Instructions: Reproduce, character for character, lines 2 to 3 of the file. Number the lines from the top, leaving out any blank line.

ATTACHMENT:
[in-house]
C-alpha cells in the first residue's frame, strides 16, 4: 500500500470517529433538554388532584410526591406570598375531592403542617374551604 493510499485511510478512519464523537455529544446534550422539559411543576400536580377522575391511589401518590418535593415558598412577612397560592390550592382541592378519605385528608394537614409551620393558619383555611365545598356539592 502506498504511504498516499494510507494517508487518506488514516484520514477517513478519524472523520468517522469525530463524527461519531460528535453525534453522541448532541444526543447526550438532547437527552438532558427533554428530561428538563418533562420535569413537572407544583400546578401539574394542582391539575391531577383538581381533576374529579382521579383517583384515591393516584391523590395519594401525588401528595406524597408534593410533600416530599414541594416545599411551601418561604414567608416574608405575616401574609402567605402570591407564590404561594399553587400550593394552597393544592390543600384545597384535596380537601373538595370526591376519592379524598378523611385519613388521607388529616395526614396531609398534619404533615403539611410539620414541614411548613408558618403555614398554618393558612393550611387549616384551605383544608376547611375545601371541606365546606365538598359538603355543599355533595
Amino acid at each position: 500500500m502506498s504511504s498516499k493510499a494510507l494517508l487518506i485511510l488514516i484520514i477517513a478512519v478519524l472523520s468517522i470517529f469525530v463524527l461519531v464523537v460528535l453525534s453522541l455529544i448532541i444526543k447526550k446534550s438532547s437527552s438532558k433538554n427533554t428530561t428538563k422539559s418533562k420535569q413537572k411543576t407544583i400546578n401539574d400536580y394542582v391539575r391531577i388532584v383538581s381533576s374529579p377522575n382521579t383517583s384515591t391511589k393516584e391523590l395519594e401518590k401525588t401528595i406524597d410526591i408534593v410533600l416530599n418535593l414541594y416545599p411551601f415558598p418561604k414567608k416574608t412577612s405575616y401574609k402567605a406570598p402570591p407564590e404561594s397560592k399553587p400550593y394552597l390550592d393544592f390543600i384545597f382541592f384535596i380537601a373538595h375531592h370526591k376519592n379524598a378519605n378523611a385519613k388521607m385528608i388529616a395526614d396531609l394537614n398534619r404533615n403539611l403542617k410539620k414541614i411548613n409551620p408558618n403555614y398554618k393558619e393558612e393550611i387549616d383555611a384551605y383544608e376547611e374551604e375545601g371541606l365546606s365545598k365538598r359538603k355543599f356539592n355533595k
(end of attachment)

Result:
C-alpha cells in the first residue's frame, strides 16, 4: 500500500470517529433538554388532584410526591406570598375531592403542617374551604 493510499485511510478512519464523537455529544446534550422539559411543576400536580377522575391511589401518590418535593415558598412577612397560592390550592382541592378519605385528608394537614409551620393558619383555611365545598356539592 502506498504511504498516499494510507494517508487518506488514516484520514477517513478519524472523520468517522469525530463524527461519531460528535453525534453522541448532541444526543447526550438532547437527552438532558427533554428530561428538563418533562420535569413537572407544583400546578401539574394542582391539575391531577383538581381533576374529579382521579383517583384515591393516584391523590395519594401525588401528595406524597408534593410533600416530599414541594416545599411551601418561604414567608416574608405575616401574609402567605402570591407564590404561594399553587400550593394552597393544592390543600384545597384535596380537601373538595370526591376519592379524598378523611385519613388521607388529616395526614396531609398534619404533615403539611410539620414541614411548613408558618403555614398554618393558612393550611387549616384551605383544608376547611375545601371541606365546606365538598359538603355543599355533595
Amino acid at each position: 500500500m502506498s504511504s498516499k493510499a494510507l494517508l487518506i485511510l488514516i484520514i477517513a478512519v478519524l472523520s468517522i470517529f469525530v463524527l461519531v464523537v460528535l453525534s453522541l455529544i448532541i444526543k447526550k446534550s438532547s437527552s438532558k433538554n427533554t428530561t428538563k422539559s418533562k420535569q413537572k411543576t407544583i400546578n401539574d400536580y394542582v391539575r391531577i388532584v383538581s381533576s374529579p377522575n382521579t383517583s384515591t391511589k393516584e391523590l395519594e401518590k401525588t401528595i406524597d410526591i408534593v410533600l416530599n418535593l414541594y416545599p411551601f415558598p418561604k414567608k416574608t412577612s405575616y401574609k402567605a406570598p402570591p407564590e404561594s397560592k399553587p400550593y394552597l390550592d393544592f390543600i384545597f382541592f384535596i380537601a373538595h375531592h370526591k376519592n379524598a378519605n378523611a385519613k388521607m385528608i388529616a395526614d396531609l394537614n398534619r404533615n403539611l403542617k410539620k414541614i411548613n409551620p408558618n403555614y398554618k393558619e393558612e393550611i387549616d383555611a384551605y383544608e376547611e374551604e375545601g371541606l365546606s365545598k365538598r359538603k355543599f356539592n355533595k